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Afrocentricity and African Spirituality Author(s): Mambo Ama Mazama Source: Journal of Black Studies, Vol. 33,

Afrocentricity and African Spirituality Author(s): Mambo Ama Mazama Source: Journal of Black Studies, Vol. 33, No. 2, 13th Cheikh Anta Diop Conference Selected Proceedings (Nov., 2002), pp. 218-234

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Inthisarticle,theauthorseeksto arguein supportof theAfricanontological view as a validway to view theworld.Indeed,the argumentin thisworkis thatacentralroleof Afrocentricphilosophyoughttobe thereestablishment of the processby which Africansarriveat spirituality.Demonstratingthat Christianityhas oftenbeen theculpritbehindWhitesupremacy,the author suggests thatit has gone hand-in-handwith the desacralizationof African culture.

Although Afrocentricity hasbeenmostly analyzedas anintellec- tual idea whose maintenet is the centralityof the Africanexperi- ence for African people, be it historical or cultural (Mazama, 2001), I would like to arguein this articlethatAfrocentricitycan certainlynot be reducedto an epistemologicalproject.It cannot, andcertainlyshouldnot, in my view, be approachedsimply as an analyticaltool. In fact, it is precisely such a reductionthat has allowedsome to believethattheycouldbe Afrocentricsome times and then something else at other times, as if being Afrocentric couldbe apart-timeaffairleadingmaybeevento thereinforcement of the double-consciousnessthatDu Bois mentioned. In fact, Molefi Asante's own statementsabout Afrocentricity leaveno doubtabouttheultimategoal of Afrocentricity,thatis, the recovery of African freedom and creativity. In Afrocentricity (1988), forexample,hetoldus thatAfrocentricityis ultimately"the measureof ourlives."Itmustinformourapproachto everything,he continued:walking,running,loving, eating,working,andso forth. In The Afrocentric Idea (1998), Asante also assertedthatthe ulti- mate goal of Afrocentricityis our liberation,our freedom from

JOURNALOF BLACKSTUDIES,Vol. 33 No. 2, November2002 218-234 DOI: 10.1177/002193402237226

? 2002 Sage Publications


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oppression.He beautifullystatedthat"we are on a pilgrimageto regainourfreedom." Afrocentricity,as an emancipatorymovement, then inscribes itself within a traditionof Africanresistanceto Europeanoppres- sion. One commonlynotedfeatureof Africanresistanceis its reli- ance on spirituality.Indeed, spiritualityhas always historically playedanimportantrole in ourmanystrugglesforliberation,from Nannyin Jamaicato the HaitianrevolutionarywarandNatTurner. Why,afterall, shouldAfrocentricitydiffer? I wouldlike, however,to approachthisquestiondifferently,forI wish to make a case for the conscious andnecessaryinclusion of spiritualityaspartof theAfrocentricquest.Suchaninclusion,I will argue,is demandedby the tenetsof Afrocentricityitself. Indeed,let us rememberfirstthatAfrocentricityis a perspective on the African experience that posits Africans as subjects and agents,andwhichthereforedemandsgroundingin Africanculture andthe worldviewon which it rests. Whenwe studyAfricancultureand,moreparticularly,African philosophy,it appearsclearlythatthe fundamentalAfricanphilo- sophicalprincipleis theprincipleof theunityof being.Indeed,the majorarticulationof Africanmetaphysicsis the energyof cosmic origin thatpermeatesand lives within all thatis-human beings, animals,plants,minerals,andobjects,as well as events.Thiscom- mon energysharedby all confersa commonessence to everything in the world, and thus ensures the fundamentalunity of all that exists. Let us note in passing thatthis ontological unity is a very ancient feature of African cosmology because, according to Plumey(1975), for the AncientEgyptians,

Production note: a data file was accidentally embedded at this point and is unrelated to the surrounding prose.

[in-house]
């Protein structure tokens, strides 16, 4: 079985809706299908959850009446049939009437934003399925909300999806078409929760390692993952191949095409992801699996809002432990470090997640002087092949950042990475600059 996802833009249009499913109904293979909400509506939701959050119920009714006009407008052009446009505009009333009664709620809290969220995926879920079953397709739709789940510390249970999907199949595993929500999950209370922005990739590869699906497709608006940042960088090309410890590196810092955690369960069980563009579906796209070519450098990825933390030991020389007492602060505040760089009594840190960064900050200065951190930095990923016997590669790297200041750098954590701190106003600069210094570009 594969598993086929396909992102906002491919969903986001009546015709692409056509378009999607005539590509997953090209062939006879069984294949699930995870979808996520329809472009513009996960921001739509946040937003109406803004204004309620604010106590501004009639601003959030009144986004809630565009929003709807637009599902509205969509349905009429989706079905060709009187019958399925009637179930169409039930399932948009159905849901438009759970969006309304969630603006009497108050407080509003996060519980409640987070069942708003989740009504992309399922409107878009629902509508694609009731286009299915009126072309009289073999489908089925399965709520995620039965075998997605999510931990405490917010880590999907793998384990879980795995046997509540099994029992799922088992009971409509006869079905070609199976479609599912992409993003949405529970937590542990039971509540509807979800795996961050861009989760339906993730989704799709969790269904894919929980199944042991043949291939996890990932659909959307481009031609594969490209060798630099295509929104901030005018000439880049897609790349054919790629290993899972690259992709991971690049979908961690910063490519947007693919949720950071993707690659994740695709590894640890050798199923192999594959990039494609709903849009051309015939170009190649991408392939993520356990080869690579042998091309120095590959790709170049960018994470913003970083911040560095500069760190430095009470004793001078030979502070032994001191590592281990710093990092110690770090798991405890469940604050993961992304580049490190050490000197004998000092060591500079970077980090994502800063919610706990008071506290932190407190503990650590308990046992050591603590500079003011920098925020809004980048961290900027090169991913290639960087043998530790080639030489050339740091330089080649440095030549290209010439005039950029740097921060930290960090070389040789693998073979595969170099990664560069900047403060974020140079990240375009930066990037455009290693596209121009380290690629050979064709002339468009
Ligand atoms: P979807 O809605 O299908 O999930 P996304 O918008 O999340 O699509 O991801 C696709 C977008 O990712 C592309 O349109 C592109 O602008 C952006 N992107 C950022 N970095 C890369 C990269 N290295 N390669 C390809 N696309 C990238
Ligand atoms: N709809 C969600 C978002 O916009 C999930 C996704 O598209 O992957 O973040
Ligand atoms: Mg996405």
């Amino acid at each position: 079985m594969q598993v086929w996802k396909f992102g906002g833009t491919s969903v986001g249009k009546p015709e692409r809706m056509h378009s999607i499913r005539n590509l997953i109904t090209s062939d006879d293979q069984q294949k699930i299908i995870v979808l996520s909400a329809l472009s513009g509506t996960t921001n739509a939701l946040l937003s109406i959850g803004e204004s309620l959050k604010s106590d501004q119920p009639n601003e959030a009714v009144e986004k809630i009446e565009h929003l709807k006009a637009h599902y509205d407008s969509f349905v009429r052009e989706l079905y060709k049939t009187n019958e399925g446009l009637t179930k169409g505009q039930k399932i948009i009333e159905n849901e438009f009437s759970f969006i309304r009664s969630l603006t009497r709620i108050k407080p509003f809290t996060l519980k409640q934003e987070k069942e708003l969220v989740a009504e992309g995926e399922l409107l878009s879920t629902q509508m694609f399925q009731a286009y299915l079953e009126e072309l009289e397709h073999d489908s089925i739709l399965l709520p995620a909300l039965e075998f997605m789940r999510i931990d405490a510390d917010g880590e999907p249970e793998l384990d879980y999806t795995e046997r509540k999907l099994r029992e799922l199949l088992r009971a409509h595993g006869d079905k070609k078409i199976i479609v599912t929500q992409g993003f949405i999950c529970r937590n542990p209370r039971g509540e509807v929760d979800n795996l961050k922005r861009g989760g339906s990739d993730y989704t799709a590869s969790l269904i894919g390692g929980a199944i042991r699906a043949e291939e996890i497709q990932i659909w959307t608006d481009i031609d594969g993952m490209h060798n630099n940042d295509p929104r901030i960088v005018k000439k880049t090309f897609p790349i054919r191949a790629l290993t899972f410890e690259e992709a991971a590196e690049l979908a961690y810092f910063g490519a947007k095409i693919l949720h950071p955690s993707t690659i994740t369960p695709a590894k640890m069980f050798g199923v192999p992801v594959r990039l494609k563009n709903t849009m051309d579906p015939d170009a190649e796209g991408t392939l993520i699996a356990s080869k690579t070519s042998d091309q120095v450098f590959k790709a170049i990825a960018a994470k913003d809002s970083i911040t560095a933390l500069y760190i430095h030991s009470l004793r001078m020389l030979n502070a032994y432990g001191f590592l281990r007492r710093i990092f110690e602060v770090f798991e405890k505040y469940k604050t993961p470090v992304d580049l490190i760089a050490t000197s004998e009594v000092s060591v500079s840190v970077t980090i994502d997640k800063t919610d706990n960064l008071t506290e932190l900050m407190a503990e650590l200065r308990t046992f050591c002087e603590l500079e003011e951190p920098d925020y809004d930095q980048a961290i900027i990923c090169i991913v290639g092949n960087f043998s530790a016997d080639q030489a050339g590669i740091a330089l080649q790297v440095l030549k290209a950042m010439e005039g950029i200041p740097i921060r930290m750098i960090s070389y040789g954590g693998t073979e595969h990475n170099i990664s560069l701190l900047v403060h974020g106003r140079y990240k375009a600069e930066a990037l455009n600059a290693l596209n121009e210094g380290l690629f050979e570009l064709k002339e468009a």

cal worldwhichwe areaccustomedto thinkof as inanimate,e.g., stones,minerals,water,fire,air,etc,partookof a commonlife in whichmenandwomenandanimalsandbirdsandfishesandinsects


Thisenergyconstitutesthe active,dynamicprinciplethatanimates creation,andwhichcanbe identifiedas Life itself. Letus notethat this principleof ontological unity has at least two immediateand